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Gymnastics coach awarded £56K for unfair dismissal and lost wages after requesting contract and payslip

A Belarusian gymnastics coach, unjustly dismissed by Friendship Society Limited after requesting a written contract and payslip, won her case according to a tribunal ruling. Employment Judge Tueje found her termination was due to her inquiries about payslips, not misconduct. The tribunal highlighted discrepancies in her employment terms and lack of formal disciplinary actions.

In the case of EB v Friendship Society Limited a Belarusian woman who came to England to work as a gymnastics coach experienced unjust dismissal when she requested a written contract and payslip, both of which she was entitled to by law, according to a tribunal ruling.

Ms EB, employed by Friendship Society, discovered discrepancies in her contract and payment after scrutiny. Despite her concerns, her managing director dismissed them, assuring her there was no cause for alarm. Shortly thereafter, she was terminated, allegedly for misconduct – criticising the club and colleagues and urging students to leave.

However, the tribunal, led by Employment Judge Tueje, determined that Ms EB’s dismissal was not due to misconduct but rather a consequence of her persistent inquiries about her payslips.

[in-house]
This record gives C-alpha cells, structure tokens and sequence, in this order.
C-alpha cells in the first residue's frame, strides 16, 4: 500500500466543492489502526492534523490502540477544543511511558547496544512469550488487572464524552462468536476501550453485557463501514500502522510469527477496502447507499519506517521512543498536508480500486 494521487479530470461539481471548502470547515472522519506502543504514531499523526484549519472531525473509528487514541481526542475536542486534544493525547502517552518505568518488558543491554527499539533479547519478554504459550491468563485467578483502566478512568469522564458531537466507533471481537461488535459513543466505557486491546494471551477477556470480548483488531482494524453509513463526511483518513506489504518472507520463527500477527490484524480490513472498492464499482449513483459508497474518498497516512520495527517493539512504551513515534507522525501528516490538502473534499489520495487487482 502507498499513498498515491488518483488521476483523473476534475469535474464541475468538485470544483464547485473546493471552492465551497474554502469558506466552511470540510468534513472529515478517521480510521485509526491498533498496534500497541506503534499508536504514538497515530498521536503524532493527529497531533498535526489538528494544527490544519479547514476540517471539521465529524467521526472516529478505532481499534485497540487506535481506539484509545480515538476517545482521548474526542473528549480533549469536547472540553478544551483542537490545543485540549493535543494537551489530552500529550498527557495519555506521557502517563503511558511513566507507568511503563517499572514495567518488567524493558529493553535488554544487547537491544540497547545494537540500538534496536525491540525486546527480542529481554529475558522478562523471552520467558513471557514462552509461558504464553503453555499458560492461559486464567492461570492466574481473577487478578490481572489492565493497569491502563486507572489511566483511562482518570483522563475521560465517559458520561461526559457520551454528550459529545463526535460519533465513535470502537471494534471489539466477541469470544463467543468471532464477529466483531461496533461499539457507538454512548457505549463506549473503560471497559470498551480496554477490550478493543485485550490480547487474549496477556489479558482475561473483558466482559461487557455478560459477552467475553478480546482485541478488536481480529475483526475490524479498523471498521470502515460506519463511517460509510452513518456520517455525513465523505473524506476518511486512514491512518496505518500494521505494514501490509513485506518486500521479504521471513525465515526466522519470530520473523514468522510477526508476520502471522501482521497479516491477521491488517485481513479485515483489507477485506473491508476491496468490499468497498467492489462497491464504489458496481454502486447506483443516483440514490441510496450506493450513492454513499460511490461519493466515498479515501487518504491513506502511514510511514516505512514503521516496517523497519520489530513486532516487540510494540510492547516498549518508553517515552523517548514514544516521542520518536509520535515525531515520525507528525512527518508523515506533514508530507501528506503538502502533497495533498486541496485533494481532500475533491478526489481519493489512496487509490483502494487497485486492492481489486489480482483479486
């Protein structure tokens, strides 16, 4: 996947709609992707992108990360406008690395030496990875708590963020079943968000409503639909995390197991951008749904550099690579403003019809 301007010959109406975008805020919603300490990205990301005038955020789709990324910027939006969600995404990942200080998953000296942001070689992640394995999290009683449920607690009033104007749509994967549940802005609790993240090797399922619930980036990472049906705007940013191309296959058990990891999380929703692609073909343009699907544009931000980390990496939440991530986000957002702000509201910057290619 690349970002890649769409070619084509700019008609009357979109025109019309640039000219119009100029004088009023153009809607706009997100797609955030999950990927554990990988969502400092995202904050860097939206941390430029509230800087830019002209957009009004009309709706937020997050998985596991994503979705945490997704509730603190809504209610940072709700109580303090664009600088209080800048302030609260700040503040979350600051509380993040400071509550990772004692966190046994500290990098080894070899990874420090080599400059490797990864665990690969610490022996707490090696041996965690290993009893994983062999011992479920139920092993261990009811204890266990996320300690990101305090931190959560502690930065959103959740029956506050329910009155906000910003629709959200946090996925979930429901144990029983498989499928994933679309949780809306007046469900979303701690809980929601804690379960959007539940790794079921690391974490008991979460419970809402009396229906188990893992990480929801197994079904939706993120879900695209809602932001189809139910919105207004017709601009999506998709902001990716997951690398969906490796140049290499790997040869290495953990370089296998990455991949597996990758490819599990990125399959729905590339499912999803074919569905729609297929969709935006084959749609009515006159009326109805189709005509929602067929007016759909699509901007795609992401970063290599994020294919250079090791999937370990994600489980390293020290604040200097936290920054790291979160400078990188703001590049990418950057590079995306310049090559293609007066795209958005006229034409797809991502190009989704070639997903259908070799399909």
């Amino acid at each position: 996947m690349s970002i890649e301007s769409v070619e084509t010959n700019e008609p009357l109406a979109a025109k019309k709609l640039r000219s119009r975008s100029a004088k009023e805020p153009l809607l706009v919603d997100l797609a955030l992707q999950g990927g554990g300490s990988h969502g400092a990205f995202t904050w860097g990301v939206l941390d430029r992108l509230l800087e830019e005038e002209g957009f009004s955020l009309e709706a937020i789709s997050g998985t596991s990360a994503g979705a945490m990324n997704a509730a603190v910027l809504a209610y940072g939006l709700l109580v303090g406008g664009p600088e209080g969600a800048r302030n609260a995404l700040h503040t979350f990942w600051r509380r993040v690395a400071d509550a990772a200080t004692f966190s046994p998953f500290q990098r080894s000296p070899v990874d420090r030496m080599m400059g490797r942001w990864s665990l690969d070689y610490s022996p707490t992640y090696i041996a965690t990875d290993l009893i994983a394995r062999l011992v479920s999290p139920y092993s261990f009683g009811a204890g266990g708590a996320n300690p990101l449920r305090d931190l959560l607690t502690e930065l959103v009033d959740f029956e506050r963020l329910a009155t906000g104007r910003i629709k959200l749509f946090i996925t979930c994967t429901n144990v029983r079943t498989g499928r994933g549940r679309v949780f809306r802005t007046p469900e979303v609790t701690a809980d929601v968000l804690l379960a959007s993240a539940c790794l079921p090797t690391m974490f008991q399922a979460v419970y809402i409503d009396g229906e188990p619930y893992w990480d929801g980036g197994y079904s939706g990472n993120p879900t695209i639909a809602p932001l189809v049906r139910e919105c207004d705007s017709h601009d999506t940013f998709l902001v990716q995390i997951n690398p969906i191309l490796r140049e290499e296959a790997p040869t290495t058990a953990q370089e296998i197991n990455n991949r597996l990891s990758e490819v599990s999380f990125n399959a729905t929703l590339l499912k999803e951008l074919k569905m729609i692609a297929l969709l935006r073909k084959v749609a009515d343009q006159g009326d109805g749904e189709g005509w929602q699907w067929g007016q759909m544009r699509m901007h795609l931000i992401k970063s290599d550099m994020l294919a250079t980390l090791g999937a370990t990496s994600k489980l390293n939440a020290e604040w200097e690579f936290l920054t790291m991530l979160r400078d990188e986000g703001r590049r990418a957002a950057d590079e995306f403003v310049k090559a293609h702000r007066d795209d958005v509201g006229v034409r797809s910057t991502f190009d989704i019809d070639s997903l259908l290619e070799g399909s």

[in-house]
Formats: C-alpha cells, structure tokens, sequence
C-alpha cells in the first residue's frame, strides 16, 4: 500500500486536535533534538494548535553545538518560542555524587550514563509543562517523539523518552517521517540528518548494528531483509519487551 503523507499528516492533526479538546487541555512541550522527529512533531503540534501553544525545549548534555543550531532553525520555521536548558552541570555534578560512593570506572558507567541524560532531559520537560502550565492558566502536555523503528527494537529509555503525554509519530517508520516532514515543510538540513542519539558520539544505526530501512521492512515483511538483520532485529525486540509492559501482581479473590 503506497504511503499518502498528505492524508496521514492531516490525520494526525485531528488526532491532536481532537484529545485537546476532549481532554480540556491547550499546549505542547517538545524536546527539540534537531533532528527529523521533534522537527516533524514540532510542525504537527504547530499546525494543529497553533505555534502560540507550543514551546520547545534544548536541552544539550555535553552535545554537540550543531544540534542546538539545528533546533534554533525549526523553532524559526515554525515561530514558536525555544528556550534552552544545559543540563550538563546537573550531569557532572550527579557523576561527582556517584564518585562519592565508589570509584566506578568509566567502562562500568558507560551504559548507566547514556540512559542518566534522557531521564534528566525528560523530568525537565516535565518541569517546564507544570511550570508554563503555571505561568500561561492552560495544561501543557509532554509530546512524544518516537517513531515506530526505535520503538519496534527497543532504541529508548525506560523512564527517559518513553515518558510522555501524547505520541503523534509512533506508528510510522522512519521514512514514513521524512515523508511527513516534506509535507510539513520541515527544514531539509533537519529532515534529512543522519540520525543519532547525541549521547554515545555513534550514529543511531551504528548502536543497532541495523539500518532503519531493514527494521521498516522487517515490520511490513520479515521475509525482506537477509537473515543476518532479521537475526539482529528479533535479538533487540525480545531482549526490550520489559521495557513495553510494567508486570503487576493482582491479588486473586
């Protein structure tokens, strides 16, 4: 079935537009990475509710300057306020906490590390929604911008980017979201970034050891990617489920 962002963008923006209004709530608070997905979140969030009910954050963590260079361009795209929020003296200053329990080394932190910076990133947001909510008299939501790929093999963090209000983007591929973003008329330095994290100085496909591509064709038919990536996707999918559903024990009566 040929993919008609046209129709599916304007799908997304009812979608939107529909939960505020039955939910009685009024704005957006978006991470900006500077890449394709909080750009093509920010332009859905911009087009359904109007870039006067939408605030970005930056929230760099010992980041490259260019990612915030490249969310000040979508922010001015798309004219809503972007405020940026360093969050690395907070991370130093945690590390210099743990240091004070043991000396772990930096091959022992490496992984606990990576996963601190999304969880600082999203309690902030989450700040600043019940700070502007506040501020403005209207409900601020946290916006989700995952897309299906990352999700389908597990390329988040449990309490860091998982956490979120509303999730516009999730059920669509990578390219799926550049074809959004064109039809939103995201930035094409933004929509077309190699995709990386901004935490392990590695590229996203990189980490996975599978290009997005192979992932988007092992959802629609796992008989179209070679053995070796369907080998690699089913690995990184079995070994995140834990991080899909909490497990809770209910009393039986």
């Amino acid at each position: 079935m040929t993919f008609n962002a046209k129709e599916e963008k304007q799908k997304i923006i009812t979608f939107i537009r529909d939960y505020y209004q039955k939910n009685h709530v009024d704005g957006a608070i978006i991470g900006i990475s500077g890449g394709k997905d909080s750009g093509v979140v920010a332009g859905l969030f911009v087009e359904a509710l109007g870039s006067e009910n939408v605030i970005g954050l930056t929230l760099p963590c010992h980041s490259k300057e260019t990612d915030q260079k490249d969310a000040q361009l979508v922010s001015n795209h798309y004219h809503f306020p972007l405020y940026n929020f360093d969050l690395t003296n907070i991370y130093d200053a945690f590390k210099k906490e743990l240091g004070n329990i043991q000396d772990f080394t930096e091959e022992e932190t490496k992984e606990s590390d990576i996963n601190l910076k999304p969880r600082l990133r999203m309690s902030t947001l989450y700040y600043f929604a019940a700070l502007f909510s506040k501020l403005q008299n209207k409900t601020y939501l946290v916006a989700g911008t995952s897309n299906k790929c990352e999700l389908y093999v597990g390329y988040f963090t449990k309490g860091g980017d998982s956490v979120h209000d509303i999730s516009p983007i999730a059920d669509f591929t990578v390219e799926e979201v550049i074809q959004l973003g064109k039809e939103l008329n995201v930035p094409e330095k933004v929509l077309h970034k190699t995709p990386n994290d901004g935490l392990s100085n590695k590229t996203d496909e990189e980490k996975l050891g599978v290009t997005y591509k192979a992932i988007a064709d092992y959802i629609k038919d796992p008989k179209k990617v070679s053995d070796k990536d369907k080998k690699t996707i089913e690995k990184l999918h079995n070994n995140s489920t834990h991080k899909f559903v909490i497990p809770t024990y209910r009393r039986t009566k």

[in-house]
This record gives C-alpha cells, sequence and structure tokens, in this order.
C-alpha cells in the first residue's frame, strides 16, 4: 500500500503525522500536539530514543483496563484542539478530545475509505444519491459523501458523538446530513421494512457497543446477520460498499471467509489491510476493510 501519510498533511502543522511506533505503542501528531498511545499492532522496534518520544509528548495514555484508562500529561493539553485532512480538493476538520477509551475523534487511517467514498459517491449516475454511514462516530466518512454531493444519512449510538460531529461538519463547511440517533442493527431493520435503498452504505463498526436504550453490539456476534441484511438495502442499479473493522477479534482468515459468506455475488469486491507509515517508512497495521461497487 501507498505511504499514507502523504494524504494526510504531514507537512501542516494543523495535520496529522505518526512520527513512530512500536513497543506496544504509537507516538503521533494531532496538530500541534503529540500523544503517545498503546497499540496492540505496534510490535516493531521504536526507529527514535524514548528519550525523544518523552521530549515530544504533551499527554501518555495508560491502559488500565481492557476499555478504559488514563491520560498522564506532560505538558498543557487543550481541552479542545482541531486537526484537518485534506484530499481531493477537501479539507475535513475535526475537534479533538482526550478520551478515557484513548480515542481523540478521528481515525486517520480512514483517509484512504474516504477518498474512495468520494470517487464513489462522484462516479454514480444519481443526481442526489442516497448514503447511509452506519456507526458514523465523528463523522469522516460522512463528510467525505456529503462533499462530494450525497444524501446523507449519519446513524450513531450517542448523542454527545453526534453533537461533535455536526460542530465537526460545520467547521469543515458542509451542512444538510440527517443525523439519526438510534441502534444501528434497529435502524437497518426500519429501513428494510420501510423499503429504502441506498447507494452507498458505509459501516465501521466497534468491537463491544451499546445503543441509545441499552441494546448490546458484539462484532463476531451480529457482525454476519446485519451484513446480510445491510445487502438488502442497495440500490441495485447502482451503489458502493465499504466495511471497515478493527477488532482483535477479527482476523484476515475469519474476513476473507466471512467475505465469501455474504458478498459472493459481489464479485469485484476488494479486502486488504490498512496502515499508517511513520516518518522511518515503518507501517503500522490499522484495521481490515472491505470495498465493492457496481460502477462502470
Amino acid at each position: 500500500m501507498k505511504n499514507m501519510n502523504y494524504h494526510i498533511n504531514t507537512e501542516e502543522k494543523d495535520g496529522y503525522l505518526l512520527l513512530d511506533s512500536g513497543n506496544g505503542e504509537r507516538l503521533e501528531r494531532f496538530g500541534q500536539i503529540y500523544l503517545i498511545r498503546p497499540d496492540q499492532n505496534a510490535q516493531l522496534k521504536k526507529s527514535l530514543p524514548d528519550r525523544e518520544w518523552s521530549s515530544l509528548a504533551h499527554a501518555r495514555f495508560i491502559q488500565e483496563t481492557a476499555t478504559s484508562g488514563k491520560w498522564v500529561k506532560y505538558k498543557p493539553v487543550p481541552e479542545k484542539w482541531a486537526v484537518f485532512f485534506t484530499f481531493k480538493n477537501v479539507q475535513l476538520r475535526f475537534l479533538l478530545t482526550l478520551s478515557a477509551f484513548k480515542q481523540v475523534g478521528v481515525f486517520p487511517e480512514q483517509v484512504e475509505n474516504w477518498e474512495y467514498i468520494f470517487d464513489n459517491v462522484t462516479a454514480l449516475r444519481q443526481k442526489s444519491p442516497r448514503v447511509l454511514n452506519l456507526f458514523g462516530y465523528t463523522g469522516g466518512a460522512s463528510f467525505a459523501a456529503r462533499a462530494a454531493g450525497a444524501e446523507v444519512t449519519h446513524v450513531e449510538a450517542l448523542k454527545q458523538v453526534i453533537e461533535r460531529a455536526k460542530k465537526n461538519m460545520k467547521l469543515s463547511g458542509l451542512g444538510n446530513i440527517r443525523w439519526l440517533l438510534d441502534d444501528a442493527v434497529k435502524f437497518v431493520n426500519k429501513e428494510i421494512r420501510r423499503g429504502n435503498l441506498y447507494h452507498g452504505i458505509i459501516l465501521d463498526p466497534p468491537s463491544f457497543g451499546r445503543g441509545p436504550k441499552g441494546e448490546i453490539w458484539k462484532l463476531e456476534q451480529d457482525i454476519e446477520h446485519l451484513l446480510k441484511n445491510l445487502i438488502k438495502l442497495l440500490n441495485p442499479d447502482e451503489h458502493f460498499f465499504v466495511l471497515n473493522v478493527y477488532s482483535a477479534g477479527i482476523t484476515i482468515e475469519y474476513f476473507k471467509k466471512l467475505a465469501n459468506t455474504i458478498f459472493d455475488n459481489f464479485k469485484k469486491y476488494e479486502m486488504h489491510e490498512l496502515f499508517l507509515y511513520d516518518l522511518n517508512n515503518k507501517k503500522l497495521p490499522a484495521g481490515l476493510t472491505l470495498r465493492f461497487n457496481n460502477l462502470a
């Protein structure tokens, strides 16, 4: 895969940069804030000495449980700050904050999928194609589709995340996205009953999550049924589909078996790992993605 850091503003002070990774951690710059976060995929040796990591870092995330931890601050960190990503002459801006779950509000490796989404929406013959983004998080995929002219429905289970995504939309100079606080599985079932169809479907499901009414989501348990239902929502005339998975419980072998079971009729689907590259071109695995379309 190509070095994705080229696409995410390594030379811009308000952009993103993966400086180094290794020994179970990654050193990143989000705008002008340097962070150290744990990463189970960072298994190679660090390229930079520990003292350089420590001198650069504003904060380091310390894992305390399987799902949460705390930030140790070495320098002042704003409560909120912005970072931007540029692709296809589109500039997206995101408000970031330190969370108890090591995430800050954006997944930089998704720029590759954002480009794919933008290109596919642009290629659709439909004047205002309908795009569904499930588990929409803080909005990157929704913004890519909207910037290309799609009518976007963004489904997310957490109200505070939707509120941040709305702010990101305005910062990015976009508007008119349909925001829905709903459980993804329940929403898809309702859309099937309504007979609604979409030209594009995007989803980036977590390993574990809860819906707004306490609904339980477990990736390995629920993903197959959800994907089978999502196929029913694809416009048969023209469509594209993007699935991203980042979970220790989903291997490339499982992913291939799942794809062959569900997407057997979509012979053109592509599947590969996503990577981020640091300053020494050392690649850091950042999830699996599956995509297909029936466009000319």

Ms EB, originally volunteering at Friendship Society, transitioned to a full-time coaching role after British Gymnastics sponsored her visa application. Discrepancies arose regarding her start date and payment terms, leading to her concerns and eventual dismissal.

The tribunal discovered that Ms EB was unaware of her volunteer status and assumed she was under a fixed-term contract. Despite being promised an annual salary of £31,200, her payslips revealed otherwise.

Ms EB’s relationship with her employer deteriorated further when she raised issues about her salary shortfall. Allegations of misconduct, including aggressive behaviour towards a child and missed sessions, emerged during this period.

Despite these claims, the tribunal found insufficient evidence to support the misconduct allegations. Ms EB’s dismissal was deemed unfair, attributed to her assertion of statutory rights rather than misconduct, as argued by Friendship Society.

EJ Tueje highlighted the lack of concrete evidence supporting Friendship Society’s claims and questioned the absence of formal disciplinary actions against Ms EB.

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